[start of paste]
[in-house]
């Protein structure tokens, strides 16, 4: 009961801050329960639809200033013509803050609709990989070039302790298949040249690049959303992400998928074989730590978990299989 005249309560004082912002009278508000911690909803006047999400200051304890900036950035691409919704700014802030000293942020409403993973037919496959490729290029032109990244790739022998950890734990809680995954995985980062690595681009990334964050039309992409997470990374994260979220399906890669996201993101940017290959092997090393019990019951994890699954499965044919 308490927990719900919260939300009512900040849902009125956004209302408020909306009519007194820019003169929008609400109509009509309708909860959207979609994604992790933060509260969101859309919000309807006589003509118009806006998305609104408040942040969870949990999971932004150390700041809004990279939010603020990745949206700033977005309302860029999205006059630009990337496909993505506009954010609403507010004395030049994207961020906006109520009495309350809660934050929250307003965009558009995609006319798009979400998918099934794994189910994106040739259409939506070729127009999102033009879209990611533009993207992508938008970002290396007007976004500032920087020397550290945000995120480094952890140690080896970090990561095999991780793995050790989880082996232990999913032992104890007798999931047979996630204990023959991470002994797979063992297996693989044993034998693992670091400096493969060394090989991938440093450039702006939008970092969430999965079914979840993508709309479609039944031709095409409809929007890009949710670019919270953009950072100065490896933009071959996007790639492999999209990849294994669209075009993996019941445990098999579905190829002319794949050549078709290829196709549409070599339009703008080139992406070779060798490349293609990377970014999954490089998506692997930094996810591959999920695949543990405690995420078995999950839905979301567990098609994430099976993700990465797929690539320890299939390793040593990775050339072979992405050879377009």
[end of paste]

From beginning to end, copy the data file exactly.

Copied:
[in-house]
């Protein structure tokens, strides 16, 4: 009961801050329960639809200033013509803050609709990989070039302790298949040249690049959303992400998928074989730590978990299989 005249309560004082912002009278508000911690909803006047999400200051304890900036950035691409919704700014802030000293942020409403993973037919496959490729290029032109990244790739022998950890734990809680995954995985980062690595681009990334964050039309992409997470990374994260979220399906890669996201993101940017290959092997090393019990019951994890699954499965044919 308490927990719900919260939300009512900040849902009125956004209302408020909306009519007194820019003169929008609400109509009509309708909860959207979609994604992790933060509260969101859309919000309807006589003509118009806006998305609104408040942040969870949990999971932004150390700041809004990279939010603020990745949206700033977005309302860029999205006059630009990337496909993505506009954010609403507010004395030049994207961020906006109520009495309350809660934050929250307003965009558009995609006319798009979400998918099934794994189910994106040739259409939506070729127009999102033009879209990611533009993207992508938008970002290396007007976004500032920087020397550290945000995120480094952890140690080896970090990561095999991780793995050790989880082996232990999913032992104890007798999931047979996630204990023959991470002994797979063992297996693989044993034998693992670091400096493969060394090989991938440093450039702006939008970092969430999965079914979840993508709309479609039944031709095409409809929007890009949710670019919270953009950072100065490896933009071959996007790639492999999209990849294994669209075009993996019941445990098999579905190829002319794949050549078709290829196709549409070599339009703008080139992406070779060798490349293609990377970014999954490089998506692997930094996810591959999920695949543990405690995420078995999950839905979301567990098609994430099976993700990465797929690539320890299939390793040593990775050339072979992405050879377009």